All that remains of the enterprises of these devoted men, is the remembrance of their labors, perpetuated, in most instances, only by the names of the spots which witnessed their efforts of love in behalf of their savage brethren. The little French church at Sandwich, opposite Detroit, alone is left, a witness of the zeal and self-sacrifice of these pioneers of Christianity.
Passing “Old Mackinac,” on the main land, which forms the southern border of the straits, we soon came out into the broad waters of Lake Michigan. Every traveller, and every reader of our history, is familiar with the incidents connected with the taking of the old fort by the Indians, in the days of Pontiac. How, by means of a game of ball, played in an apparently friendly spirit outside the walls, and of which the officers and soldiers had come forth to be spectators, the ball was dexterously tossed over the wall, and the savages rushing in, under pretext of finding it, soon got possession and massacred the garrison.
The little Indian village of L’Arbre Croche gleamed far away south, in the light of the setting sun. With that exception, there was no sign of living habitation along that vast and wooded shore. The gigantic forest-trees, and here and there the little glades of prairie opening to the water, showed a landscape that would have gladdened the eye of the agriculturist, with its promise of fertility; but it was evidently untrodden by the foot of man, and we left it, in its solitude, as we took our course westward across the waters.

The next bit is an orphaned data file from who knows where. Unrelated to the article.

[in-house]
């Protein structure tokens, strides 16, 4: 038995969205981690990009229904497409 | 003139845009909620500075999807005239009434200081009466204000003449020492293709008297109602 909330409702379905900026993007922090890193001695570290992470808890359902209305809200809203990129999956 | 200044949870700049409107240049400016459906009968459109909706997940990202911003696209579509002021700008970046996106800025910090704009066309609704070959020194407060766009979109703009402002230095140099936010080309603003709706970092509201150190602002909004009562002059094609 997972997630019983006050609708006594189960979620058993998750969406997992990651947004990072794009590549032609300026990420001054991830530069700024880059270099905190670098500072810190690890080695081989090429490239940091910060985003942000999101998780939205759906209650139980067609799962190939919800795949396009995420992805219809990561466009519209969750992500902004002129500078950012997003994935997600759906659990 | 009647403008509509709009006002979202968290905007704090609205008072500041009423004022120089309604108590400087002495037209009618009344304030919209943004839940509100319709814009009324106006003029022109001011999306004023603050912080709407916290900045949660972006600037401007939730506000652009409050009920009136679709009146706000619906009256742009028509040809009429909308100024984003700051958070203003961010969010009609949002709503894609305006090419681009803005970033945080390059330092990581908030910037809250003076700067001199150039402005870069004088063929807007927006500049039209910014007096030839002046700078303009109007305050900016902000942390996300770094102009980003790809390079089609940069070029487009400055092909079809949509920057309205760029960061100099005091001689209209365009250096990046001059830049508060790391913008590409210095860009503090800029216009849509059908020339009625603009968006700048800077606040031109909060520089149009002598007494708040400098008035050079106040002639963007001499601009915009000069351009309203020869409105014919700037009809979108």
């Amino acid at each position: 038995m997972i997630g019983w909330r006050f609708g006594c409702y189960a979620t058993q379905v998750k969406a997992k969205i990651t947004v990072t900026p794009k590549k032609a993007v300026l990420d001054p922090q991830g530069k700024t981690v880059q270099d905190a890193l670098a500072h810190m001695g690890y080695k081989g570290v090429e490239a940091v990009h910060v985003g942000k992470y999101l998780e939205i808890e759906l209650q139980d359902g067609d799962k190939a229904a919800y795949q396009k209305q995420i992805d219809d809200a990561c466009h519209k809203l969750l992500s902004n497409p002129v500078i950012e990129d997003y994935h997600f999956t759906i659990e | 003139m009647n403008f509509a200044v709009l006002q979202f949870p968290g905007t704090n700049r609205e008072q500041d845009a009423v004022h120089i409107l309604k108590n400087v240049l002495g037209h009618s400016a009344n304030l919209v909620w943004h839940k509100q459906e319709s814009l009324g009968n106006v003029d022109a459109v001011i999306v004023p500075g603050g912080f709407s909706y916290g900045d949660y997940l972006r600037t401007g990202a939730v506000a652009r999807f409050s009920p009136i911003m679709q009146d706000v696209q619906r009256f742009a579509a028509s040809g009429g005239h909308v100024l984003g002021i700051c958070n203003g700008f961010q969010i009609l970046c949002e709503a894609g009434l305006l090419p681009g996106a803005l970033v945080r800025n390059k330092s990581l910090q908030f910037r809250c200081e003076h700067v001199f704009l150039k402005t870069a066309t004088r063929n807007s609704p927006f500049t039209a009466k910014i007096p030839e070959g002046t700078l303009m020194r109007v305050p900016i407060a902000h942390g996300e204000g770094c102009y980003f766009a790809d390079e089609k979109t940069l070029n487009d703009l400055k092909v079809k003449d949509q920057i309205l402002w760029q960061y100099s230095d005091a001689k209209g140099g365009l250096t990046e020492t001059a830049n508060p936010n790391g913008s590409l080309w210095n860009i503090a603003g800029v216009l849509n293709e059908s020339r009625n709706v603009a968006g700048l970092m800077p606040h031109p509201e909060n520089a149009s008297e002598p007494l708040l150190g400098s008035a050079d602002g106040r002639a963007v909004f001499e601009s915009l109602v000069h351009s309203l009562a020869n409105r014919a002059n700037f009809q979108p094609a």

The rainy and gusty weather, so incident to the equinoctial season, overtook us again before we reached the mouth of Green Bay, and kept us company until the night of our arrival upon the flats, about three miles below the settlement. Here the little steamer grounded “fast and hard.” As almost every one preferred braving the elements to remaining cooped up in the quarters we had occupied for the past week, we decided to trust ourselves to the little boat, spite of wind, and rain, and darkness, and in due time we reached the shore.
Our arrival at Green Bay was at an unfortunate moment. It was the time of a treaty between the United States Government and the Menomonees and Waubanakees. Consequently, not only the commissioners of the treaty, with their clerks and officials, but traders, claimants, travellers, and idlers innumerable were upon the ground. Most of these were congregated in the only hotel the place afforded. This was a tolerably-sized house near the river-side, and as we entered the long dining-room, cold and dripping from the open boat, we were infinitely amused at the motley assemblage it contained. Various groups were seated around. New comers, like ourselves, stood here and there, for there were not seats enough to accommodate all who sought entertainment. The landlord sat calm and indifferent, his hands in his pockets, exhibiting all the phlegm of a Pennsylvania Dutchman.